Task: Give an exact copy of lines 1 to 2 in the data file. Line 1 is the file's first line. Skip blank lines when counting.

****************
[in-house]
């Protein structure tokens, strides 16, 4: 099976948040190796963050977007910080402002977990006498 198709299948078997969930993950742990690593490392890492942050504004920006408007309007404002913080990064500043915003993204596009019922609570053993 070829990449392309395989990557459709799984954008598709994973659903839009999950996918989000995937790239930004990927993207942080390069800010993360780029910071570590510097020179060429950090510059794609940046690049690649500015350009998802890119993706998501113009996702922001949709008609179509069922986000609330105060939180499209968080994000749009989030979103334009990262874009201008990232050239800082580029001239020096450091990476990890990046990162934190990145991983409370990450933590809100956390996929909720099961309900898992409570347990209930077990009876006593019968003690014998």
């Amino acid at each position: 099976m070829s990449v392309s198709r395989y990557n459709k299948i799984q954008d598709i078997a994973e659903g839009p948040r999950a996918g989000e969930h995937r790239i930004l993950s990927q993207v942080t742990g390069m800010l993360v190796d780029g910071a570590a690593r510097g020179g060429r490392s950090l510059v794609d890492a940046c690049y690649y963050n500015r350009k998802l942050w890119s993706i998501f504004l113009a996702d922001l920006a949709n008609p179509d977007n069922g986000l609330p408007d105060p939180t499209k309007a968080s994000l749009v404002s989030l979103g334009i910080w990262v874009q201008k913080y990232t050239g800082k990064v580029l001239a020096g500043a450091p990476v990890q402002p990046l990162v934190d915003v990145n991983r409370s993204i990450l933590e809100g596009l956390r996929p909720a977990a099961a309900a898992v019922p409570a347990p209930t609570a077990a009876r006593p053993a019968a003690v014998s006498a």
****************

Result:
[in-house]
């Protein structure tokens, strides 16, 4: 099976948040190796963050977007910080402002977990006498 198709299948078997969930993950742990690593490392890492942050504004920006408007309007404002913080990064500043915003993204596009019922609570053993 070829990449392309395989990557459709799984954008598709994973659903839009999950996918989000995937790239930004990927993207942080390069800010993360780029910071570590510097020179060429950090510059794609940046690049690649500015350009998802890119993706998501113009996702922001949709008609179509069922986000609330105060939180499209968080994000749009989030979103334009990262874009201008990232050239800082580029001239020096450091990476990890990046990162934190990145991983409370990450933590809100956390996929909720099961309900898992409570347990209930077990009876006593019968003690014998």